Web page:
Are We Talking Enough About Sex?

Eli Coleman in front of a mountain range

October, 2014

Providing infrastructure support for the Director of the Program in Human Sexuality is one of the major roles of the Chair in Sexual Health. Just as important is to advocate for sound sexual health policy based upon the best available science. As many of you know, I was involved in the public policy debate while I was Senior Advisor and Scientific Editor for the US Surgeon Generals Call to Action to Promote Sexual Health and Responsible Sexual Behavior (2001). While that report continues to have tremendous impact and is regularly cited 15 years later, the U.S. Government has not built an adequate national strategy as was recommended in that Report.

In 2009, the effort was picked up by the Centers for Disease Control and Prevention (CDC) and they attempted to resuscitate that work. I worked closely with CDC leaders to articulate a framework for sexual health promotion within the CDC with the hopes that it would unify and amplify efforts across their many divisions. At that time, the hope was that such a report would stimulate new national strategies in the Department of Health and Human Services and at the National Institutes of Health. Unfortunately, that report never saw the light of day due to philosophical and political differences, illustrating America’s deep discomfort with and divide over sexuality!  

Fortunately, Former US Surgeon General David Satcher, Edward Hook III and I were able to rescue some of the work at CDC. We published an article in the Journal of the American Medical Association this past summer, outlining a basic approach and a call for a national strategy to promote sexual health.  

We noted that since the Surgeons General report in 2001, reproductive and sexual health morbidity in America continues to escalate and far exceeds that of other developed nations.  We noted that this is costing taxpayers almost 40 billion dollars, not to mention the implications of the emotional toil this was taking in terms of interpersonal relationships, self-image, and mental health.   

While not a new method to some, we advocated for a sexual health concept that emphasized a positive, holistic, flexible, and comprehensive approach to disease prevention and health promotion. This involved five key principles: address the underlying socio-cultural and social determinants of health, emphasize wellness, focus on positive and respectful relationships, acknowledge the impact of sexual health on overall health, and an integrated approach to prevention.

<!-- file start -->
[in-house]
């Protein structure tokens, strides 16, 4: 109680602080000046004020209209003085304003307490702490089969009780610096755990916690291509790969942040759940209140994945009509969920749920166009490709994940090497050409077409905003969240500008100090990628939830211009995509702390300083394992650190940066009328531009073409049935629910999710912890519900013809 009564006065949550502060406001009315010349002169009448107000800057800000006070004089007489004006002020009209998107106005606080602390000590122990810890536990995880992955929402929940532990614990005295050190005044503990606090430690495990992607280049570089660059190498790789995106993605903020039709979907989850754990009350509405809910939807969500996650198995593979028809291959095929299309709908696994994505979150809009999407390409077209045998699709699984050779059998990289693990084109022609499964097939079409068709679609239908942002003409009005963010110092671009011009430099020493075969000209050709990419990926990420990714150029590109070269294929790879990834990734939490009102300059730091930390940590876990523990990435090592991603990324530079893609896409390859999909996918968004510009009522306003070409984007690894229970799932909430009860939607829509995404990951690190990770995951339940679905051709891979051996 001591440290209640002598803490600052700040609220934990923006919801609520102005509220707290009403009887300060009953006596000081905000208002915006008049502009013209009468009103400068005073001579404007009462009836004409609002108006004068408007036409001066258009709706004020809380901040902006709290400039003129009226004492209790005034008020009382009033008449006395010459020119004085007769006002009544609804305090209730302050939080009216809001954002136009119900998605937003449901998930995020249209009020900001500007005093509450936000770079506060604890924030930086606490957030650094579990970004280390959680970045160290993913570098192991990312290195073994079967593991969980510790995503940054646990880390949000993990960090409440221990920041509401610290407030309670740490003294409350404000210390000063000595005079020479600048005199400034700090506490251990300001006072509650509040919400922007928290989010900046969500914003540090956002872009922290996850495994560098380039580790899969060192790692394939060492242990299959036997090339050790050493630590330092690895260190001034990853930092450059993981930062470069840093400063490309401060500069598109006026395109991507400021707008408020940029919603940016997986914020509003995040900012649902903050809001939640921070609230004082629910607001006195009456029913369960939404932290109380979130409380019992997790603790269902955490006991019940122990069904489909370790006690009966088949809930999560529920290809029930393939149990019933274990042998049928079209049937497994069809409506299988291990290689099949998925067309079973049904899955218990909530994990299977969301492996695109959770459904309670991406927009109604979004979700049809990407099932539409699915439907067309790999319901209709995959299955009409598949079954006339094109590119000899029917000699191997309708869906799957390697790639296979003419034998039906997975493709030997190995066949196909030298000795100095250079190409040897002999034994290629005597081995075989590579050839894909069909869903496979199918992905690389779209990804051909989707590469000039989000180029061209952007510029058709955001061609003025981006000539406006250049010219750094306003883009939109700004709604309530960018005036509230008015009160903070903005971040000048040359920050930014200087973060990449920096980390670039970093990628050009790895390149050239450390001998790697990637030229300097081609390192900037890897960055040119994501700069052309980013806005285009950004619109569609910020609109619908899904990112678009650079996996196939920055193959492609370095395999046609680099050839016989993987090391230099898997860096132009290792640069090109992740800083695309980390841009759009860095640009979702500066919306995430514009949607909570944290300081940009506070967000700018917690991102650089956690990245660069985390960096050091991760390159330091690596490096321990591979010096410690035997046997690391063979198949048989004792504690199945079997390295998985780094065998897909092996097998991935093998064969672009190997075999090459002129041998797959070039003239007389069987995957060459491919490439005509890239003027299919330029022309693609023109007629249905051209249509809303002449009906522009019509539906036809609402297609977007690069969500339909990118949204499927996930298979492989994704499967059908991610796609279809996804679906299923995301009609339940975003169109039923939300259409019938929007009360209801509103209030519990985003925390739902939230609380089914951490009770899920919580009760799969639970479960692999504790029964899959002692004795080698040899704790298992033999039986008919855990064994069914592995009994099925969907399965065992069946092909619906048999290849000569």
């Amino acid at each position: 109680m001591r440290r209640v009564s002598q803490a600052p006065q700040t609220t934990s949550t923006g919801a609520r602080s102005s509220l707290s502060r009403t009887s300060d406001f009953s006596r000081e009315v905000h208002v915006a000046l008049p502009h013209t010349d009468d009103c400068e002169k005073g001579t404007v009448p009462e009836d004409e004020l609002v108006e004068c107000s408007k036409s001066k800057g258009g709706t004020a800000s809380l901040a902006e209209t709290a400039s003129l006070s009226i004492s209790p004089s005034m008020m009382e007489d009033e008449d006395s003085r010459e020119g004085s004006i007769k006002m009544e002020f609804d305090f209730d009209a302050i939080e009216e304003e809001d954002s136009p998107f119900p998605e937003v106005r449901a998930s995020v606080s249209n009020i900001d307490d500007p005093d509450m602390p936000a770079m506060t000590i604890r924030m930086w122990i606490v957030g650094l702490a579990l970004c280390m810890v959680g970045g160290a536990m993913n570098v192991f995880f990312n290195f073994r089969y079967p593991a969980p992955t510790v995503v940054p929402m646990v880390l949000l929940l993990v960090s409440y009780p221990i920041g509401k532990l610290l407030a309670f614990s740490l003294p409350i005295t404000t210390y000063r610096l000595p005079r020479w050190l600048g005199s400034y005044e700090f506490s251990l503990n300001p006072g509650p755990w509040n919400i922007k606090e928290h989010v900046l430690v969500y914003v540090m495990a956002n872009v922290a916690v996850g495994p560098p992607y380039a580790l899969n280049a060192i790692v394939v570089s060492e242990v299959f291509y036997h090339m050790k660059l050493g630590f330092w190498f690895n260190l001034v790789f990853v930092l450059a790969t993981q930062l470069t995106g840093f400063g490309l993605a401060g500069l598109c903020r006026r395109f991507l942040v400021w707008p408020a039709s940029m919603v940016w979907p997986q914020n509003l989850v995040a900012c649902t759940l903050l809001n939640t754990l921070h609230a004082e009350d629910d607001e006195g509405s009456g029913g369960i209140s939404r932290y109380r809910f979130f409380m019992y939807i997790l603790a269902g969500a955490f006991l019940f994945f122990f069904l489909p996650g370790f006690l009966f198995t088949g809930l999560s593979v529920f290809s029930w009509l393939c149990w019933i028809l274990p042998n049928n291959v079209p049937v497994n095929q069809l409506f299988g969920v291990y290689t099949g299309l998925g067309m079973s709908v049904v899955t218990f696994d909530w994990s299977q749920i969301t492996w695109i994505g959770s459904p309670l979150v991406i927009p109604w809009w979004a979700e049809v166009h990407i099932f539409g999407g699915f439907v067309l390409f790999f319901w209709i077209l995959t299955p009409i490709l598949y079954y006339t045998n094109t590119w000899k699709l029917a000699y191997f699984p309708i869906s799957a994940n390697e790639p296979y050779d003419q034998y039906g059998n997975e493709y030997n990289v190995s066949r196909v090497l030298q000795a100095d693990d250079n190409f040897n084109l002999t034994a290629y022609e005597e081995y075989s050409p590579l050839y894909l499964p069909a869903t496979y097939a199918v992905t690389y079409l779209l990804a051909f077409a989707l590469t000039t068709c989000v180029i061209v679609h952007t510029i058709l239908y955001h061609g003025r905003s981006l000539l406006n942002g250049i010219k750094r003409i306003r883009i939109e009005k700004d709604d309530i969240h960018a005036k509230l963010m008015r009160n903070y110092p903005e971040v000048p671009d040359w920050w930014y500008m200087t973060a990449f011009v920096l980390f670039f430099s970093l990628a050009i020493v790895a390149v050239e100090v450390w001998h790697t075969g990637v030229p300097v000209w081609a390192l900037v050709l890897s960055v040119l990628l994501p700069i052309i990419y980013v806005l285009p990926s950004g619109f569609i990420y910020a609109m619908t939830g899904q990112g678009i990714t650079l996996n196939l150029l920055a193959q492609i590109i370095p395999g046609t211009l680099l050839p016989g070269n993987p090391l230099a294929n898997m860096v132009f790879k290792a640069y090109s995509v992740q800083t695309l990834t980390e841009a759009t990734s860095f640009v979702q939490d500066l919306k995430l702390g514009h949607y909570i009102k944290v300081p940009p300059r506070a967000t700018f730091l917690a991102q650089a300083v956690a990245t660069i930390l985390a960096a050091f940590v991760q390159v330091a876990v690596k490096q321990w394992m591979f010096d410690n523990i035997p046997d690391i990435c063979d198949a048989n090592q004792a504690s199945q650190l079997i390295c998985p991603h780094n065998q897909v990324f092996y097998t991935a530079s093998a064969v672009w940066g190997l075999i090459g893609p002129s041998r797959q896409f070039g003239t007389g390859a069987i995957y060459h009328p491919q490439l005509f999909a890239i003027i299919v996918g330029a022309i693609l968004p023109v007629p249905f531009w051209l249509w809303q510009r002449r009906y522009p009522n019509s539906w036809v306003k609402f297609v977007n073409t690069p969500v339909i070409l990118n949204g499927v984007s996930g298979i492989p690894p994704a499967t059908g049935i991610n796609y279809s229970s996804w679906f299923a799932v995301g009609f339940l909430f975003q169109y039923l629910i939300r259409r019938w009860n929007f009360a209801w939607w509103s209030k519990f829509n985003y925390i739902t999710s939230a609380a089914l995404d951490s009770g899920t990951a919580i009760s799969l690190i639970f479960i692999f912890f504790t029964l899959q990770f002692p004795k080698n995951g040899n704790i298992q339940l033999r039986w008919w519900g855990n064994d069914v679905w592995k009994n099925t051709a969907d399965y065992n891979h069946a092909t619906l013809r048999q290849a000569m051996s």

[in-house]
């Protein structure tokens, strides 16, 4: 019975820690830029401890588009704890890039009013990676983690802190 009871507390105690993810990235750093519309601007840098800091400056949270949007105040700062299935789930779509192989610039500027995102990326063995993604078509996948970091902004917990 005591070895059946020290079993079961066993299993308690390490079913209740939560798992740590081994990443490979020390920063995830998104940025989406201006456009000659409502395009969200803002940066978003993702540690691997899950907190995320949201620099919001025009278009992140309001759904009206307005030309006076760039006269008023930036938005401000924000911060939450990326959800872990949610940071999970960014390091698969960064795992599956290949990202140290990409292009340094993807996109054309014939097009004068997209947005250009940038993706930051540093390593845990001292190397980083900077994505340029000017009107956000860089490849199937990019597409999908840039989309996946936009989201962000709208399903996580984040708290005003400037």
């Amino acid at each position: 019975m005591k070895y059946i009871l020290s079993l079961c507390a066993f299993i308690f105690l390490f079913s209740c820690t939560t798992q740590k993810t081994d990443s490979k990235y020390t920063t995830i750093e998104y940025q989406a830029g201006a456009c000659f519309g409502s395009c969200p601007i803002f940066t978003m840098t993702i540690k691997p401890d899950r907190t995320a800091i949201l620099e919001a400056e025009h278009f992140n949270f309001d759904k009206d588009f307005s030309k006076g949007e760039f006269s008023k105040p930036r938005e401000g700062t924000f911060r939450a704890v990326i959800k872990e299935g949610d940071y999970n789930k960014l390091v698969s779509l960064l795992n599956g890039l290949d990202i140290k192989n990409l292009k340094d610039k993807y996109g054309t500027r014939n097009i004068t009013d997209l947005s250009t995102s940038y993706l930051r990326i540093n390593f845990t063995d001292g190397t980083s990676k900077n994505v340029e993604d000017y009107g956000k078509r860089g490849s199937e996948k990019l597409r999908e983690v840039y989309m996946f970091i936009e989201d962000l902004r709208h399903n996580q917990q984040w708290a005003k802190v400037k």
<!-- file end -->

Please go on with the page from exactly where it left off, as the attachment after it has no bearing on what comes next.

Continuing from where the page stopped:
This journal article explained that this was not just a good idea but that there are evidence-based sexual health interventions that embody these principles and should be more widely utilized and further developed.

In moving the agenda forward, we recognized that this country has to put more effort into normalizing our conversations regarding sexual health and to do everything we can to reduce stigma, fear, and discrimination regarding sexuality and sexual expression. Our article emphasized that sexual health issues exist across the lifespan. The sexual health framework we outlined would improve a range of outcomes important to health across a lifetime. The framework would increase knowledge, communication, and respectful attitudes. It would support healthy, responsible, and respectful sexual behaviors and relationships. Ultimately, this framework would lead to a reduction in central public health outcomes including HIV/AIDS, STDs, viral hepatitis, unintended pregnancy, and sexual violence. But just as important, it would lead to a sexually healthier nation - sexually satisfying and enjoyable sexual expression as well as increased joy in people’s lives.

The challenge has once again been put forth. Will politicians and policy makers accept the call and embrace these changes? We will continue to advocate for this sexual health framework. There is still much to be done but we continue to plant these seeds of change. Your continued support is always greatly appreciated!

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